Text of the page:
I came across this band on The Burning Ear too. I think they’ll be around for Noise Pop next year so I’ll have to decide if I want to go see them. I’m mostly in love with this song.

Song recommendation:

Sampha

He opened for the xx, so I checked out his Spotify page after I found out he was opening for them. Sweet, sweet grooves.

Song recommendation:

James Barrett

This guy showed up in my Discover Weekly playlist. I really like this song, but didn’t get as into the rest of his songs. Still a damn good song tho.

Song recommendation:

Ella Vos

I enjoyed her song Little Brother so much that I got tickets to see her next year. I’ll be keeping an eye out for new releases from her as well.

Song recommendation:

Less notable discoveries:

Jane

I came across this band on SoundCloud through The Burning Ear again. This song was an easy purchase because it’s so catchy.

Song recommendation:

Bjéar

This artist showed up on my Discover Weekly playlist. Great for fans of Bon Iver.

Song recommendation:

Imad Royal

This was another The Burning Ear discovery, and an easy purchase!

Song recommendation:

The Full List

The full list of 35 artists that had more than 10 listens each, first listened to in 2017:

Artist Listens Tracks
Pional 42
A New Dawn
As Time Was Passing By
Casualty
In Another Room
Invisible / Amenaza
It’s All Over
It’s All Over – John Talabot’s Stripped Refix
Of My Mind
The Way That You Like
Alex Vargas 41
7 Sins
Ashes
Follow You
Giving Up The Ghost
Higher Love
Inclosure
Indivisible
Oh Love, How You Break Me Up
Renegade
Shackled Up
Solid Ground
Sweet Abandon
Warnings
Wear Your Demons Out
Jason Gaffner 34
Feel Something
Feel Something (Garruda Remix)
Losing My Mind
Losing My Mind (3 Monkeyzz Remix)
Murder In The First Degree
Murder In The First Degree (Aristo G Remix)
Phantom
Phantom (Keljet Remix)
When The Sun Goes Down
Sampha 30
(No One Knows Me) Like The Piano
Beneath The Tree
Blood On Me
Happens
Incomplete Kisses
Kora Sings
Plastic 100°C
Reverse Faults
Take Me Inside
Timmy’s Prayer
Too Much
Under
What Shouldn’t I Be?
Kyko 28
Animals
Dive In
Drive
Headlights
Hideaway
Horizon
Mexico
Native
Nature
Pull Me Up
R.Lum.R 25
Be Honest
Be Honest (Attom Remix)
Bleed Into The Water
Close Enough
Frustrated
Frustrated – Russ Macklin Remix
Learn
Love Less
Nothing New
Show Me
Suddenly
Tell Me
Utah 25
02:12
Hail the Underdog
In Slow Motion
Lights Out
Mirrors
No Coast
On the Mountain by the Sea
One Million
People of the Future
SFSG
Still Good
Watercolor
When People Come Together
Young Summer 25
Alright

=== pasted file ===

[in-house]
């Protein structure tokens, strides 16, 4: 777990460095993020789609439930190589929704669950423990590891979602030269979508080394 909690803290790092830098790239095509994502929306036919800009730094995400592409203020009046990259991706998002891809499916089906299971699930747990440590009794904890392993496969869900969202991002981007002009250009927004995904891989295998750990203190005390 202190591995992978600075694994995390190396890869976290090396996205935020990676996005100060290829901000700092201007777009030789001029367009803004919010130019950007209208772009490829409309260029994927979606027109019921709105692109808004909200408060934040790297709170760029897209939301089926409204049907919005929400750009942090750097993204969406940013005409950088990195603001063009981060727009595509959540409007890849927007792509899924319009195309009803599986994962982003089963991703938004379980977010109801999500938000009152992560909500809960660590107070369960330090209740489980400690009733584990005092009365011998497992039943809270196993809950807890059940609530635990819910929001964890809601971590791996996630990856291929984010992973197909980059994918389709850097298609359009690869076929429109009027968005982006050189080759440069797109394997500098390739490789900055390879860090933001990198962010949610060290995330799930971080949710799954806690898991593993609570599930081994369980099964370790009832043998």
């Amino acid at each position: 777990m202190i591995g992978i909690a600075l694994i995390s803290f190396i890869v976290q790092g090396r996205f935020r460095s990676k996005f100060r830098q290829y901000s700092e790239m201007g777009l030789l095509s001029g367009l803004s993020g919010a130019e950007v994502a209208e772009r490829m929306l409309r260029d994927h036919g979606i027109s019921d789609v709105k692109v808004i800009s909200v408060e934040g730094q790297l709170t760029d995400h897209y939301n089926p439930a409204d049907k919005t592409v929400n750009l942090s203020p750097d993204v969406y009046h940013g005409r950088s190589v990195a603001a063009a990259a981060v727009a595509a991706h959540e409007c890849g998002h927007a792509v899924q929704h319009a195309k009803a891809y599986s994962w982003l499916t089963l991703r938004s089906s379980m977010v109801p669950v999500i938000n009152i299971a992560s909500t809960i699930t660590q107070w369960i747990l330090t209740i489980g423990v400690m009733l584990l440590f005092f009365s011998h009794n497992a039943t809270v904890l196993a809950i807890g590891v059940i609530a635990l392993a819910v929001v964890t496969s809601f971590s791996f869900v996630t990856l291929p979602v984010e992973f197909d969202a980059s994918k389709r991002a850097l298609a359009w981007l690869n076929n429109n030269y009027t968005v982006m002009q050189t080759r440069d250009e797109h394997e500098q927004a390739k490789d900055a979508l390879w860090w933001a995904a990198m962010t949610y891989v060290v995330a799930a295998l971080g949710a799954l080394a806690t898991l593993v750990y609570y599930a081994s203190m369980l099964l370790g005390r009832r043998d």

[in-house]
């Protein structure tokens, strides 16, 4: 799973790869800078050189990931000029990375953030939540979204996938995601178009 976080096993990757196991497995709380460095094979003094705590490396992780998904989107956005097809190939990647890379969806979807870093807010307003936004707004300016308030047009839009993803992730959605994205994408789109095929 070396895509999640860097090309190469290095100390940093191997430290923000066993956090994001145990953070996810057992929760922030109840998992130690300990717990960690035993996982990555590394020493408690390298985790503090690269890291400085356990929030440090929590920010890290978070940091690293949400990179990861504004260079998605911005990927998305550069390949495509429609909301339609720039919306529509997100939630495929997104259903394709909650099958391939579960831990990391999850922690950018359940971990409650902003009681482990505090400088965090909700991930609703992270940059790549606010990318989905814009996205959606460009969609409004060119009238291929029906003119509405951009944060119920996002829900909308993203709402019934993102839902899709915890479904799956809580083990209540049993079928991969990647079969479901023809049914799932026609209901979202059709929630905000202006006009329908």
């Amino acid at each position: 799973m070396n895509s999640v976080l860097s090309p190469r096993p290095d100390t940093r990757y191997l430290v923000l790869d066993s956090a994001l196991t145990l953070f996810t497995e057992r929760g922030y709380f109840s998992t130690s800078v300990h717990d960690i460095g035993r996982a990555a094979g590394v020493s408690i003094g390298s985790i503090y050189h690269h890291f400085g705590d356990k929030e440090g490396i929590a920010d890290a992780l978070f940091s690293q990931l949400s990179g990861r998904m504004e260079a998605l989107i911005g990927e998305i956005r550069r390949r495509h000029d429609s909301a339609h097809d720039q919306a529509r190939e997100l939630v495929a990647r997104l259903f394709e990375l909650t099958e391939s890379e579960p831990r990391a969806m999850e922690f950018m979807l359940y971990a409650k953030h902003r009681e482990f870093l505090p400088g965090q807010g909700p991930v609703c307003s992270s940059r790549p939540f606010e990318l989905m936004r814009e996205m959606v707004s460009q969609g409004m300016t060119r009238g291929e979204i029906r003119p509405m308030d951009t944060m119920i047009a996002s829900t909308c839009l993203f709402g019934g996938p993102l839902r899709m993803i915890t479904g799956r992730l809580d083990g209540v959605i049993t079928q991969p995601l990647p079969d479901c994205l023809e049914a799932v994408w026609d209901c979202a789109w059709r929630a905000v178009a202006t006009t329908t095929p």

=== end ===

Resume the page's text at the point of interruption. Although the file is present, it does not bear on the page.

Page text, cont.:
Alright (Karl Kling Remix)
Blood Love
Echo
Fallout
Old Chunk of Coal
Sons Of Lightning (Super Duper Remix)
Taken
Waves That Rolled You Under (backstroke. Remix)
Ralph 23
Busy Man
Cold to the Touch
Cold to the Touch – Nicolaas Remix
Screenplay
Something More
Tease
This Is Funky
Alex Cruz 21
Haunting – Original Mix
Haunting – Radio Edit
Haunting – Sebastien Radio Edit
Haunting – Sebastien Remix
Haunting [ANR063] – Sebastien Remix
Rubberband – Radio Edit
Shoreline – Extended Mix
Sweet Child
Sweet Child – Club Mix
Sweet Child – Extended
Sweet Child – Original Mix
National Parks 21
Backwards Centaur
Five Hour Winnipeg
Julia
Long Winter
The Plural of Moose Is Moose
Bien 20
Confetti
Crowd Goes Wild
Electric Dream
Flashback
Last Man Standing
Must Be Dreaming
Spinning on Blue
Stars Across the Sky
The Best Part
Perfume Genius 20
Body’s In Trouble – Recorded at Spotify Studios NYC
Choir
Die 4 You
Every Night
Go Ahead
Just Like Love
Otherside
Sides
Slip Away
Slip Away – Recorded at Spotify Studios NYC
Valley
Wreath
Wreath (Kaitlyn Aurelia Smith Remix)
Super Duper 20
Angela
Angela [Thissongissick.com Premiere]
Don’t Worry
Finale (feat. Ruelle)
Finale Ft. Ruelle
Hollow (feat. Quinn Lewis)
Innocence (feat. REMMI)
Innocence (feat. REMMI) (LUCA LUSH Remix) [NEST HQ Premiere]
Innocence (feat. REMMI) (Madeaux Remix) [NEST HQ Premiere]
Innocence Ft. Remmi
Makes The Wind Ft. Remmi & Jung Youth
Makes the Wind (feat. REMMI & Yung Youth)
Never Gets Old (feat. Remmi)
Revival
Second Chances (feat. Louis Johnson)
Undercover Ft. Patrick Baker
Emerson Jay 18
Fake It Slow
Feel Like Gold
LZY Me
Light Out
Move
Perspective
Secret City
Smok
Take Take Take
Tru
War
When It’s Night
Ruby Empress 17
Danseuse De Delphes
Deluca
Escapism Deluxe
Kimono House
Lovelight (JV-30)
Strung Out
The Empress
Ella Vos 16
00000 Million – Recorded at Spotify Studios NYC
Little Brother
White Noise
Majik 16
27
Closer
High
How It Is
It’s Alright
Paralysed
Real – Skeleton Mix
Save Me
Talk to Me
à la mer 16
Abroad ~ Say That You Want It
Abroad ~ Time
Imad Royal 15
Bad 4 U
Bad 4 U – Light House Remix
Down For Whatever (feat. Pell)
Losing It All
Smile
Troubles
Mr Sanka 15
Be Easy
Flight Mode
Flight Mode (Jengi Beats Remix)
Flight Mode (Lauer Remix)
Forever and a Day